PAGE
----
- Published: November 7, 2012
Recently, the Brooklyn district attorney's office reversed the assault conviction of Lawrence Williams, after the man served two years in prison, on the grounds of mistaken eyewitness testimony. This is a tragic tale that is all too often repeated.
One has to then ask what changes might be made to the system that would put an end to, or at least reduce, these remarkably frequent occurances. Neuroimaging is a budding field as far as admissible courtroom evidence is concerned, so it would probably not be immediately the most useful tool. There have been some moves to inform the jury of the fallibility of eyewitness testimony and its tendency towards inaccuracy. Some defense attorneys rely on expert witnesses from the ranks of cognitive scientists and neuroscientists to testify on their client's behalf that eyewitness testimony is flawed.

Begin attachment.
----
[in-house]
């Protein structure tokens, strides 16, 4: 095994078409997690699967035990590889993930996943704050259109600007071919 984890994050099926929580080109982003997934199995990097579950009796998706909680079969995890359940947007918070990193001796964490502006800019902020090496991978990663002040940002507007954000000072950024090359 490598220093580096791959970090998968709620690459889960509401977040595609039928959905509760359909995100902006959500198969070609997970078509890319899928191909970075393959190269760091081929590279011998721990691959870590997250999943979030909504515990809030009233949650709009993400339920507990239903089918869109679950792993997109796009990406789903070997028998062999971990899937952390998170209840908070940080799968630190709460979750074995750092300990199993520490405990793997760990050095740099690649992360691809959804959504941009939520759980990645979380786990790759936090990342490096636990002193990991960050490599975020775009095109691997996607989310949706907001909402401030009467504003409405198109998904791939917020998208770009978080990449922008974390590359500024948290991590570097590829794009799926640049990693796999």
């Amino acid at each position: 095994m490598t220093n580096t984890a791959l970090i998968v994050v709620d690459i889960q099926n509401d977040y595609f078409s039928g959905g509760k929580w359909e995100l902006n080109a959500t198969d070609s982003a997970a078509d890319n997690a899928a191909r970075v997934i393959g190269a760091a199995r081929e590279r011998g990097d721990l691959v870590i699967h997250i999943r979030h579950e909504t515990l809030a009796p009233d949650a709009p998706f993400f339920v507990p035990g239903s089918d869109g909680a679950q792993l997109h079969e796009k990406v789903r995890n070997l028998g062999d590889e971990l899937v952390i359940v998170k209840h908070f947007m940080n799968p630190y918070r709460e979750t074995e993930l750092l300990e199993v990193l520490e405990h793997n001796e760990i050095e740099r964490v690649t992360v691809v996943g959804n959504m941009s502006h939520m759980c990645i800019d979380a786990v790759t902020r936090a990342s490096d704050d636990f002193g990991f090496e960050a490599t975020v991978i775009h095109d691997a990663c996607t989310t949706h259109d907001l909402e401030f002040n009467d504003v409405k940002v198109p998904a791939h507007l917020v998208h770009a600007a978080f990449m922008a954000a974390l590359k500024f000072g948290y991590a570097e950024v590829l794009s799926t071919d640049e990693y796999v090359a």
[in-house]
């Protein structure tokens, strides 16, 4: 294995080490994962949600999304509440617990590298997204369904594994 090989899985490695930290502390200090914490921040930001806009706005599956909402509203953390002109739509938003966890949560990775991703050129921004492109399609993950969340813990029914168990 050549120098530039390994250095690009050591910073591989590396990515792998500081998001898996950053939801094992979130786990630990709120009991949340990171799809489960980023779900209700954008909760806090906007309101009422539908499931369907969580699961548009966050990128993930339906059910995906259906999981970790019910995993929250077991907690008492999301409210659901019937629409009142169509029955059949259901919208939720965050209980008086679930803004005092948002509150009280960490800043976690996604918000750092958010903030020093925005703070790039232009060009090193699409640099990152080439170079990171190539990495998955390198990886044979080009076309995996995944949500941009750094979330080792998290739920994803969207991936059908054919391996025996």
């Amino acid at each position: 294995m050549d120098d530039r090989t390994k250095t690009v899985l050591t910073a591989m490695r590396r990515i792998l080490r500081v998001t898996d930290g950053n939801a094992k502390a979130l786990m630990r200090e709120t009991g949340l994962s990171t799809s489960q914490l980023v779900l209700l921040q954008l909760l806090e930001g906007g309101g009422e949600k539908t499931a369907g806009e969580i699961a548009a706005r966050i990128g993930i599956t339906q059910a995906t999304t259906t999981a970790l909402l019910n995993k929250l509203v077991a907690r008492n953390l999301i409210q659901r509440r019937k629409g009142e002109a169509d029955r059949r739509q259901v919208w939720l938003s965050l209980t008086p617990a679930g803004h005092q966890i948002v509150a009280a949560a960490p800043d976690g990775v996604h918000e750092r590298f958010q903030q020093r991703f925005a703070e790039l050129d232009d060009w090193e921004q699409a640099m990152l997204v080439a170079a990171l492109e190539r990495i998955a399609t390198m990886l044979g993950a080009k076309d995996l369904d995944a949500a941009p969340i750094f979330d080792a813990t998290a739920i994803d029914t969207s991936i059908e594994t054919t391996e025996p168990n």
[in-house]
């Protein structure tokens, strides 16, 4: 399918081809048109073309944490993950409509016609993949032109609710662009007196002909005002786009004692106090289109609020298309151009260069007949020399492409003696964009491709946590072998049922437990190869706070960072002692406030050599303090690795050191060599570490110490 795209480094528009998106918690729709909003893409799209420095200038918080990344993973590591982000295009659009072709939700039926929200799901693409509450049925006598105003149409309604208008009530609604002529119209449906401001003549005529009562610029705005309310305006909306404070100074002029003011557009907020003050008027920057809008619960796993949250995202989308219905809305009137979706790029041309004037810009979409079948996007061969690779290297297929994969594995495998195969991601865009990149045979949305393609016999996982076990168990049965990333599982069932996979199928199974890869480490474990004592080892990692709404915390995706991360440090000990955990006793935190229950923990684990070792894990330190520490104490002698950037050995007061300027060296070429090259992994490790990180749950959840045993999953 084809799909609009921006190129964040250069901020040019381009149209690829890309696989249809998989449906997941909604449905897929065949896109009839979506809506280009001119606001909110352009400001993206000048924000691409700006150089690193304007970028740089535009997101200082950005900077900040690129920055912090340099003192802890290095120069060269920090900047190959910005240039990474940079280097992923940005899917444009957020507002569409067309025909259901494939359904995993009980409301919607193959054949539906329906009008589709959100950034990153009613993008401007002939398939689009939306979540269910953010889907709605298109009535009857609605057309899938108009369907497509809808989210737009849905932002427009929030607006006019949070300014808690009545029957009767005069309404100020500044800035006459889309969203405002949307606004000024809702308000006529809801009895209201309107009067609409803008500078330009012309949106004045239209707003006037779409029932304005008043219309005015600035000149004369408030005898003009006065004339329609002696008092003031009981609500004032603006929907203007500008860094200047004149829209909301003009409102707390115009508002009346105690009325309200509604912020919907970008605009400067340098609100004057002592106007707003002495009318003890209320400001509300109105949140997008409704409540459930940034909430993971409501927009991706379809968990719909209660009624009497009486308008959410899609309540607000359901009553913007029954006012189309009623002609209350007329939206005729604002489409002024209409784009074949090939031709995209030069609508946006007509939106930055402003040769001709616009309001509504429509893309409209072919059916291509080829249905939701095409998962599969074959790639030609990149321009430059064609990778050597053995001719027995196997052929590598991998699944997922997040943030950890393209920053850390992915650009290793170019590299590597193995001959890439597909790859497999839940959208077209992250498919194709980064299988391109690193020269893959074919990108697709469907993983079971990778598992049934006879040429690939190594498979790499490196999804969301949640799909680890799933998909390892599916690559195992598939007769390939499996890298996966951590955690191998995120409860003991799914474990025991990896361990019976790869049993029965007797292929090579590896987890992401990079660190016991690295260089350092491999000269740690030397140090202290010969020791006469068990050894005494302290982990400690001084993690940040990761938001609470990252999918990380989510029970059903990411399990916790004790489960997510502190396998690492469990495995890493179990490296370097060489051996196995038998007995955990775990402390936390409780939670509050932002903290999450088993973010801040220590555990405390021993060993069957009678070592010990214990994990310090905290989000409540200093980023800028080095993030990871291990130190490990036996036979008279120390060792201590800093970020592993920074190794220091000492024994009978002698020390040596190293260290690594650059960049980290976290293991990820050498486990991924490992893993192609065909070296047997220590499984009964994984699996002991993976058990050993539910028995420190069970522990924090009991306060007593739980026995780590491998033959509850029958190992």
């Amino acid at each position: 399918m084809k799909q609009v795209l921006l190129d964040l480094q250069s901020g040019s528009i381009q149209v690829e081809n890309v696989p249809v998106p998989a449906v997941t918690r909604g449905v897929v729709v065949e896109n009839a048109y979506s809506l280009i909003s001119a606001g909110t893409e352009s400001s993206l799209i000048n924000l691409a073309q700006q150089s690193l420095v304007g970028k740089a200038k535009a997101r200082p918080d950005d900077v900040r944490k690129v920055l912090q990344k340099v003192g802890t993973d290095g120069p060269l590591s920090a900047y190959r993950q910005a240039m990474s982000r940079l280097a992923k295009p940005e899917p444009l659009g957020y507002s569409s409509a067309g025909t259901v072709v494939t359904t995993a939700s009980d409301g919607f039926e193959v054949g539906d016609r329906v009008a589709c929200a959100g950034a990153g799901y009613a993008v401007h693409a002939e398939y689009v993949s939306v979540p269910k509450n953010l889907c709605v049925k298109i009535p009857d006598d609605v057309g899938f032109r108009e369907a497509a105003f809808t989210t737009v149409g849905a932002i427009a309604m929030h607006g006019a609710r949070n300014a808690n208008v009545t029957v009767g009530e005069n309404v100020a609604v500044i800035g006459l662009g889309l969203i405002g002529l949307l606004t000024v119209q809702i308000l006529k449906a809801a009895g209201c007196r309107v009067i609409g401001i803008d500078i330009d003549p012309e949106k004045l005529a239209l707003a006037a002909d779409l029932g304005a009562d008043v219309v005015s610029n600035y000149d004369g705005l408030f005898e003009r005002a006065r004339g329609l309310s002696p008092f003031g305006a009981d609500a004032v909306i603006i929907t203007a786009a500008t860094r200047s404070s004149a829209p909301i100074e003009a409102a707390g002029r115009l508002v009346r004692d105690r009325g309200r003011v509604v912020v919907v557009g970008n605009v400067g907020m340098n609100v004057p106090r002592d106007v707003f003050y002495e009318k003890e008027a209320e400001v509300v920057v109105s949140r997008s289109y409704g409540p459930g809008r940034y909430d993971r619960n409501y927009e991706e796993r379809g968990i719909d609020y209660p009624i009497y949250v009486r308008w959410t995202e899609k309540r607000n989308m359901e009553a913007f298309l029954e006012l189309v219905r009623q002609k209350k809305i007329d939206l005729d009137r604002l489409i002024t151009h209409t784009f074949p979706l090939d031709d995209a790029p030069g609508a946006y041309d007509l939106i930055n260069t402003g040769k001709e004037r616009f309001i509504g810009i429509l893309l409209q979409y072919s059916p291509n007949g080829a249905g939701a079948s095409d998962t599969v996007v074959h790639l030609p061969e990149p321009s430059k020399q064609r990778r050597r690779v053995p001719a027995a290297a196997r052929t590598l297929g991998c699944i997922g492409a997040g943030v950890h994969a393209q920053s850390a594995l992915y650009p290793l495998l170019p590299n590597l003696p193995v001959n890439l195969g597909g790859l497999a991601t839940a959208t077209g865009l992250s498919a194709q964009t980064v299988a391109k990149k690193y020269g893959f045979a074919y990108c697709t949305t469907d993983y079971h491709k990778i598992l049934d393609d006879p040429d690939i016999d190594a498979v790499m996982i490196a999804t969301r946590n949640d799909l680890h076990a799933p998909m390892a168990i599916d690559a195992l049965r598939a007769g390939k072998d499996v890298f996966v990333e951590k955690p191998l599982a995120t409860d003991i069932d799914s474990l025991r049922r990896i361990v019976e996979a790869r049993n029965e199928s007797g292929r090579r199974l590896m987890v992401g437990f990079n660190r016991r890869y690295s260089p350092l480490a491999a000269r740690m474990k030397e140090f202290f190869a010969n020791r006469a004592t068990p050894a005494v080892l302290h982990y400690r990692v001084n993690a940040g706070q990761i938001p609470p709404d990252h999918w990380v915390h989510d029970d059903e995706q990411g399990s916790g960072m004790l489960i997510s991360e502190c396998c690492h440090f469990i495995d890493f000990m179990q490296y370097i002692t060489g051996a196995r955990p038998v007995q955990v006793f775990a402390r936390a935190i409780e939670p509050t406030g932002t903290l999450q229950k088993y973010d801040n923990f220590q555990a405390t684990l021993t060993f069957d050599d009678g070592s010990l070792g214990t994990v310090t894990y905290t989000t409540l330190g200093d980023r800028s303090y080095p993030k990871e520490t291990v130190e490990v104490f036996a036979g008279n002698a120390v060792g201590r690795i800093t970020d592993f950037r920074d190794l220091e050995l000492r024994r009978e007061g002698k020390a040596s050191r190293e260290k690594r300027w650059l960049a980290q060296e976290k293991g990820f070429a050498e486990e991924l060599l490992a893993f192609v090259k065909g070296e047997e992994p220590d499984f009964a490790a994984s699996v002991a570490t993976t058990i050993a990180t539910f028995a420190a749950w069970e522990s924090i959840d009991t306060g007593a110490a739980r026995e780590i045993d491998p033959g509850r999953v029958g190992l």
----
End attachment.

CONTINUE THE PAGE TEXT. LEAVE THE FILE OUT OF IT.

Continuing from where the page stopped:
Unfortunately, there is no strict and widespread method that can catch every mistake. It would be extremely beneficial if legislators would work on protecting the accused and making sure only the guilty are imprisoned. The principles of this country's justice system is based on the idea of letting ten guilty men free so long as one innocent man was not wrongly imprisoned. It would be nice to see a return to that ideaology in this respect.